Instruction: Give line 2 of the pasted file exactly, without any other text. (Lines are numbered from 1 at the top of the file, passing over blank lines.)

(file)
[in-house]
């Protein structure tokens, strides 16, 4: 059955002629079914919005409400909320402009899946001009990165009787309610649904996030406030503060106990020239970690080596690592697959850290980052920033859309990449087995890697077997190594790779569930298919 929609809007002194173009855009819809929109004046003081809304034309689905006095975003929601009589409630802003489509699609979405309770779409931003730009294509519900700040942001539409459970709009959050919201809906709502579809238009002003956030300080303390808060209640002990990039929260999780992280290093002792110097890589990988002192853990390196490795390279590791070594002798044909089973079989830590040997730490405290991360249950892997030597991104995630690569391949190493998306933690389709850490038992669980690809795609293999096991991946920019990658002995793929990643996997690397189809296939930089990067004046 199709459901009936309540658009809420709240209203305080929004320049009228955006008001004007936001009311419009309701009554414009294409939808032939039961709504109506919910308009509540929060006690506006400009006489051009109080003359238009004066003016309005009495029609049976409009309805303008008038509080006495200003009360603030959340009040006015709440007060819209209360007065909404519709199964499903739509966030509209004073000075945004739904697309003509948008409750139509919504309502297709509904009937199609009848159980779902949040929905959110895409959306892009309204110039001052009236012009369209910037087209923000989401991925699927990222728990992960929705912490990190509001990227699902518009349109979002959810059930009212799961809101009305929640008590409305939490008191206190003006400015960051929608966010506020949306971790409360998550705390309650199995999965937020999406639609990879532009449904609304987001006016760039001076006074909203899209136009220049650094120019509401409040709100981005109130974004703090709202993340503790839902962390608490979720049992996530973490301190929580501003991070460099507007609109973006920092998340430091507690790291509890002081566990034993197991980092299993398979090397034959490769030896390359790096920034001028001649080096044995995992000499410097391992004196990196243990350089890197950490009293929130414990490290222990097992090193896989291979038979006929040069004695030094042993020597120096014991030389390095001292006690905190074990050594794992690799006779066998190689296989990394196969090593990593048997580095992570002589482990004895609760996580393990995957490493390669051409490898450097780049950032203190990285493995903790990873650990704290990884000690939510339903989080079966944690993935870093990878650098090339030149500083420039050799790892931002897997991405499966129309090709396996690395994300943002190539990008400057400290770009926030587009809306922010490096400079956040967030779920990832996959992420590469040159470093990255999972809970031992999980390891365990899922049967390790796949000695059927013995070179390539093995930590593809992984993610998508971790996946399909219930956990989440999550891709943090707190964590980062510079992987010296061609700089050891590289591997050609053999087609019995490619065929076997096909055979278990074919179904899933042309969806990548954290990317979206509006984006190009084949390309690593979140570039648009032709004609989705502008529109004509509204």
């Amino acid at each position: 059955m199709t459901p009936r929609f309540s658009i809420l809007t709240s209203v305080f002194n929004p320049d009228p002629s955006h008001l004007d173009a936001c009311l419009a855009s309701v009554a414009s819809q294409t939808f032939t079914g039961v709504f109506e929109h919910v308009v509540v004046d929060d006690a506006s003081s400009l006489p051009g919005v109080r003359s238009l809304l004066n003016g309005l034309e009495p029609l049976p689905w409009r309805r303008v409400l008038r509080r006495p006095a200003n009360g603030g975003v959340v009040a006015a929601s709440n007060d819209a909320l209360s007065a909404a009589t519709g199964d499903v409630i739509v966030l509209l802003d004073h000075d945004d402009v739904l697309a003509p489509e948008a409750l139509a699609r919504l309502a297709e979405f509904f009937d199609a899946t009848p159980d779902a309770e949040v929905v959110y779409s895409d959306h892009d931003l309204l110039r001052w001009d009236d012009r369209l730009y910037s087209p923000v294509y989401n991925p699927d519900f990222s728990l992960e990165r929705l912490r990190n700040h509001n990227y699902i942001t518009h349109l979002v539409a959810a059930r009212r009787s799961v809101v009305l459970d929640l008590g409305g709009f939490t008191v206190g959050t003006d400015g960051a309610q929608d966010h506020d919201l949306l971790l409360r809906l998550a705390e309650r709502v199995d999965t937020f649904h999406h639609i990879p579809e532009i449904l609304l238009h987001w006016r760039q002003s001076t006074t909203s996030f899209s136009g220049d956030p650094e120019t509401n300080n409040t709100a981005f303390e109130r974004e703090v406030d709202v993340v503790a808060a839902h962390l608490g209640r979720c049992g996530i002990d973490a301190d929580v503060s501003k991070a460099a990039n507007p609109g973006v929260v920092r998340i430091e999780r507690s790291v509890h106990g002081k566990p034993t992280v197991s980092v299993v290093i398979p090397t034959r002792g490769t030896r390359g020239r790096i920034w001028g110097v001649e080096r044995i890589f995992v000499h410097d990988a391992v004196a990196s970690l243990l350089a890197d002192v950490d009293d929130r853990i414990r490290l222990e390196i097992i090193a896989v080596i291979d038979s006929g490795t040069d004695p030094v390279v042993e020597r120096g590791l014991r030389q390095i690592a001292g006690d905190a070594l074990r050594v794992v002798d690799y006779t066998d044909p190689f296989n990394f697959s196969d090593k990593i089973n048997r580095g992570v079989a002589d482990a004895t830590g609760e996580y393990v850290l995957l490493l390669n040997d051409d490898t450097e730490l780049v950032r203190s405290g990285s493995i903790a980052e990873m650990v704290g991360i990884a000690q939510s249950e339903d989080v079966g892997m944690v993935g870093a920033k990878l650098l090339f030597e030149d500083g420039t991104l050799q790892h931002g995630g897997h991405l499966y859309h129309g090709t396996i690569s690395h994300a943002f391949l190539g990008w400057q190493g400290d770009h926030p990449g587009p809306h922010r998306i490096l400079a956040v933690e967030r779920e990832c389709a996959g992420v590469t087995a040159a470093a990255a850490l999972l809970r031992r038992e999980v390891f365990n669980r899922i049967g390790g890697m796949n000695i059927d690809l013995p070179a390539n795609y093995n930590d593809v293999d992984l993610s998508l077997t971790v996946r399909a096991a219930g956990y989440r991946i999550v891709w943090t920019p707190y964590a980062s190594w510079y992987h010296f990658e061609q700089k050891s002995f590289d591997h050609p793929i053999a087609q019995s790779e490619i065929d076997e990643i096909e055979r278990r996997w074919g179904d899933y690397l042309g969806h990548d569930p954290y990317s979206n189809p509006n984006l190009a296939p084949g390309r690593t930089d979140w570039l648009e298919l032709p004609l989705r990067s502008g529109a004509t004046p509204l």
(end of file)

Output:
């Protein structure tokens, strides 16, 4: 059955002629079914919005409400909320402009899946001009990165009787309610649904996030406030503060106990020239970690080596690592697959850290980052920033859309990449087995890697077997190594790779569930298919 929609809007002194173009855009819809929109004046003081809304034309689905006095975003929601009589409630802003489509699609979405309770779409931003730009294509519900700040942001539409459970709009959050919201809906709502579809238009002003956030300080303390808060209640002990990039929260999780992280290093002792110097890589990988002192853990390196490795390279590791070594002798044909089973079989830590040997730490405290991360249950892997030597991104995630690569391949190493998306933690389709850490038992669980690809795609293999096991991946920019990658002995793929990643996997690397189809296939930089990067004046 199709459901009936309540658009809420709240209203305080929004320049009228955006008001004007936001009311419009309701009554414009294409939808032939039961709504109506919910308009509540929060006690506006400009006489051009109080003359238009004066003016309005009495029609049976409009309805303008008038509080006495200003009360603030959340009040006015709440007060819209209360007065909404519709199964499903739509966030509209004073000075945004739904697309003509948008409750139509919504309502297709509904009937199609009848159980779902949040929905959110895409959306892009309204110039001052009236012009369209910037087209923000989401991925699927990222728990992960929705912490990190509001990227699902518009349109979002959810059930009212799961809101009305929640008590409305939490008191206190003006400015960051929608966010506020949306971790409360998550705390309650199995999965937020999406639609990879532009449904609304987001006016760039001076006074909203899209136009220049650094120019509401409040709100981005109130974004703090709202993340503790839902962390608490979720049992996530973490301190929580501003991070460099507007609109973006920092998340430091507690790291509890002081566990034993197991980092299993398979090397034959490769030896390359790096920034001028001649080096044995995992000499410097391992004196990196243990350089890197950490009293929130414990490290222990097992090193896989291979038979006929040069004695030094042993020597120096014991030389390095001292006690905190074990050594794992690799006779066998190689296989990394196969090593990593048997580095992570002589482990004895609760996580393990995957490493390669051409490898450097780049950032203190990285493995903790990873650990704290990884000690939510339903989080079966944690993935870093990878650098090339030149500083420039050799790892931002897997991405499966129309090709396996690395994300943002190539990008400057400290770009926030587009809306922010490096400079956040967030779920990832996959992420590469040159470093990255999972809970031992999980390891365990899922049967390790796949000695059927013995070179390539093995930590593809992984993610998508971790996946399909219930956990989440999550891709943090707190964590980062510079992987010296061609700089050891590289591997050609053999087609019995490619065929076997096909055979278990074919179904899933042309969806990548954290990317979206509006984006190009084949390309690593979140570039648009032709004609989705502008529109004509509204």